Parma fly out of the blocks as Crespo plays a one-two with Amoroso before forcing a fine save from Massimo Taibi. But then, after 14 minutes, Yorke scores to put us ahead. The rest of the half is back-and-forth with Crespo showing his class, but Taibi isn’t too troubled.
Parma take hold in the second half with Amoroso flashing a powerful effort just wide early on. Mario Stanic lashes a perfectly-struck volley over the bar with 12 minutes to play, as we cling to our slender lead. In the 85th minute Luciano Galletti is presented with a wonderful chance to draw his side level, but he can’t keep his nerve and pulls his shot wide. Full-time: 1-0.
September ends with six wins from six, I couldn’t have asked for much more. I am still slightly concerned that we aren’t scoring as many goals as we should be, and, with what’s left of my transfer budget, I’ll continue to search for a striker; David Trezeguet and Henrik Larsson are being monitored.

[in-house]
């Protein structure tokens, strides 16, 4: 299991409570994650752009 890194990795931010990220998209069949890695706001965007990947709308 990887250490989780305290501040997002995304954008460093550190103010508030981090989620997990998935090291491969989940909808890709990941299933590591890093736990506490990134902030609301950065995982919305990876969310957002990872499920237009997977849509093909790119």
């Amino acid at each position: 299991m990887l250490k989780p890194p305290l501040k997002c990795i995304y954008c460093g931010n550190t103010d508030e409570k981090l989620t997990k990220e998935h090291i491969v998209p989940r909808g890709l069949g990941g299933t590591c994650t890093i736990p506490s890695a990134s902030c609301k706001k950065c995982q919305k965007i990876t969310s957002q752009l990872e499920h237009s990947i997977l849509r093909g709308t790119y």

My buzz is killed a bit by this. Oh riquelme, what could’ve been. What right-minded government would deny the gifted playmaker a work permit to play for United? Conspiracy? Absolutely. Tony Blair claimed he was a Newcastle United fan but he was clearly in cahoots with Arsene Wenger in ‘99, trying to thwart our title bid.
But still, six wins from six; I’ll take it. And think of all the fuss that could’ve been avoided if this had actually happened way back when...
If you missed last week’s instalment of the CM 99-00 Challenge, you can find it here.
And if you’’d like to check out the series that inspired this feature, click here.